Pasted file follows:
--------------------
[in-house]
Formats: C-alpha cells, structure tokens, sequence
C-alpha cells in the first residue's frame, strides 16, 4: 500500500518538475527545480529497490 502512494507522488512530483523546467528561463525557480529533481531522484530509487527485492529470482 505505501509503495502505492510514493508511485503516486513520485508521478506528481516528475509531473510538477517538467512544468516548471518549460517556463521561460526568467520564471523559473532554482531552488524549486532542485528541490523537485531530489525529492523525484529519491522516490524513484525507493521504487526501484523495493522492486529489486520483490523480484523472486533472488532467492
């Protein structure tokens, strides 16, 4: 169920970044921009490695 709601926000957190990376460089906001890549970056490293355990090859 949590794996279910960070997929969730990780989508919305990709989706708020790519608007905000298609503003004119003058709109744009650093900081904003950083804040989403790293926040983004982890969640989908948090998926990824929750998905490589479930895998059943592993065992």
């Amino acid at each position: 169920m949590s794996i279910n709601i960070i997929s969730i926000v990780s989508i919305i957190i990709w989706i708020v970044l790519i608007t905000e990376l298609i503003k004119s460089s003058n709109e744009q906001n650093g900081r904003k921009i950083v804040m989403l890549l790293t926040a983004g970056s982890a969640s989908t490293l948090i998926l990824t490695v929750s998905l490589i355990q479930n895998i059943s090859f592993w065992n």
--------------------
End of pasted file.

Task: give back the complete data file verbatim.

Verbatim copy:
[in-house]
Formats: C-alpha cells, structure tokens, sequence
C-alpha cells in the first residue's frame, strides 16, 4: 500500500518538475527545480529497490 502512494507522488512530483523546467528561463525557480529533481531522484530509487527485492529470482 505505501509503495502505492510514493508511485503516486513520485508521478506528481516528475509531473510538477517538467512544468516548471518549460517556463521561460526568467520564471523559473532554482531552488524549486532542485528541490523537485531530489525529492523525484529519491522516490524513484525507493521504487526501484523495493522492486529489486520483490523480484523472486533472488532467492
């Protein structure tokens, strides 16, 4: 169920970044921009490695 709601926000957190990376460089906001890549970056490293355990090859 949590794996279910960070997929969730990780989508919305990709989706708020790519608007905000298609503003004119003058709109744009650093900081904003950083804040989403790293926040983004982890969640989908948090998926990824929750998905490589479930895998059943592993065992």
């Amino acid at each position: 169920m949590s794996i279910n709601i960070i997929s969730i926000v990780s989508i919305i957190i990709w989706i708020v970044l790519i608007t905000e990376l298609i503003k004119s460089s003058n709109e744009q906001n650093g900081r904003k921009i950083v804040m989403l890549l790293t926040a983004g970056s982890a969640s989908t490293l948090i998926l990824t490695v929750s998905l490589i355990q479930n895998i059943s090859f592993w065992n």